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In previous chapters we have seen two paradigms for machine learning: inductive learning and analytical learning Inductive methods, such as decision tree induction and neural network BACKPROPAGATION, general hypotheses that fit the seek observed training data Analytical methods, such as PROLOG-EBG, seek general hypotheses that fit prior knowledge while covering the observed data These two learning paradigms are based on fundamentally different justifications for learned hypotheses and offer complementary advantages and disadvantages Combining them offers the possibility of more powerful learning methods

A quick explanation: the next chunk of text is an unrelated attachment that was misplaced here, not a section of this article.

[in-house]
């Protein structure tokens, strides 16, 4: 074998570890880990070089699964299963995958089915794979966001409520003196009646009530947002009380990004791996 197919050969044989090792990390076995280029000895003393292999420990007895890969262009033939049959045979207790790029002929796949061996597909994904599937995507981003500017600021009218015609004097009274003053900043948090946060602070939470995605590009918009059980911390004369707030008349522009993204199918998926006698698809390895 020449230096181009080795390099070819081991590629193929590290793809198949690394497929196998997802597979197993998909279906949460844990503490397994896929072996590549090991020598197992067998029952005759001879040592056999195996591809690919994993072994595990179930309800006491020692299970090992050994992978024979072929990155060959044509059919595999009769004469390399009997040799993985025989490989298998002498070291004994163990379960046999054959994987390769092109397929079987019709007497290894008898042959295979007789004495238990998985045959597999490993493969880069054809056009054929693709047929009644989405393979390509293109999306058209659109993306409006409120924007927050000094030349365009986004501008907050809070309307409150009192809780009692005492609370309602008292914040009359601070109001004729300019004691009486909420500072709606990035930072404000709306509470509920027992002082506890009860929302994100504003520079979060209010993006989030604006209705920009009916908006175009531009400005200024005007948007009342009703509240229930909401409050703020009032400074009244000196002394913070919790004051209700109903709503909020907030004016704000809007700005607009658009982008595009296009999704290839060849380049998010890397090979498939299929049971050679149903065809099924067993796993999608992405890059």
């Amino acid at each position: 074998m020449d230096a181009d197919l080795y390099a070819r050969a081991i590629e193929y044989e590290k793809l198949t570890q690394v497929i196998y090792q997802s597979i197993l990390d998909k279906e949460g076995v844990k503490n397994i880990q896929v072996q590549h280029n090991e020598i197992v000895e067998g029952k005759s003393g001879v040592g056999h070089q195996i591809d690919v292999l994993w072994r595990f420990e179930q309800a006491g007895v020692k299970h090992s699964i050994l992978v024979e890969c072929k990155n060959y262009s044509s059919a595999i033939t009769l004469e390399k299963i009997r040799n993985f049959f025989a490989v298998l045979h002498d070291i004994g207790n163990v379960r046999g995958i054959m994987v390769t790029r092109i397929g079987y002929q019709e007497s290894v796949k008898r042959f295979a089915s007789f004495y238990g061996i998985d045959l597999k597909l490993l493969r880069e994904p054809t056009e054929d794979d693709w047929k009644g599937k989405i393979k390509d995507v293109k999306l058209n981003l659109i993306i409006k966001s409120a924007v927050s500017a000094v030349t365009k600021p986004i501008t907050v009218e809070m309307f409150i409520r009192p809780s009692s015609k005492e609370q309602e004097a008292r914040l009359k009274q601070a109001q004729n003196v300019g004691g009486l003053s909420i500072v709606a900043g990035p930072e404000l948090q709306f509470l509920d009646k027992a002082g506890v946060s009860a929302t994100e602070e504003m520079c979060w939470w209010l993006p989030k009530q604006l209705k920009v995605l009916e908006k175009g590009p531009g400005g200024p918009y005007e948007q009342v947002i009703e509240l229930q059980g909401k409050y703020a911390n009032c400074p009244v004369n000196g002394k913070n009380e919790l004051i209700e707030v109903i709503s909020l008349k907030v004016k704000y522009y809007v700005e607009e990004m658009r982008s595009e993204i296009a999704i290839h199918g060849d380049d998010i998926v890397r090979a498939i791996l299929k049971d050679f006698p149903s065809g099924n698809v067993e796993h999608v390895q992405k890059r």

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Purely analytical learning methods offer the advantage of generalizing more accurately from less data by using prior knowledge to guide learning However, they can be misled when given incorrect or insufficient prior knowledge Purely inductive methods offer the advantage that they require no explicit prior knowledge and learn regularities based solely on the training data However, they can fail when given insufficient training data, and can be misled by the implicit inductive bias they must adopt in order to generalize beyond the observed data Table 121 summarizes these complementary advantages and pitfalls of inductive and analytical learning methods This chapter considers the question of how to combine the two into a single algorithm that captures the best aspects of both The difference between inductive and analytical learning methods can be seen in the nature of the justiJications that can be given for their learned hypotheses Hypotheses output by purely analytical learning methods such as PROLOGEBG carry a logical justification; the output hypothesis follows deductively from the domain theory and training examples Hypotheses output by purely inductive carry learning methods such as BACKPROPAGATION a statistical justification; the output hypothesis follows from statistical arguments that the training sample is sufficiently large that it is probably representative of the underlying distribution of examples This statistical justification for induction is clearly articulated in the PAC-learning results discussed in 7 Given that analytical methods provide logically justified hypotheses and inductive methods provide statistically justified hypotheses, it is easy to see why combining them would be useful: Logical justifications are only as compelling as the assumptions, or prior knowledge, on which they are built They are suspect or powerless if prior knowledge is incorrect or unavailable Statistical justifications are only as compelling as the data and statistical assumptions on which they rest They are suspect or powerless when assumptions about the underlying distributions cannot be trusted or when data is scarce In short, the two approaches work well for different types of problems By combining them we can hope to devise a more general learning approach that covers a more broad range of learning tasks Figure 121 summarizes a spectrum of learning problems that varies by the availability of prior knowledge and training data At one extreme, a large volume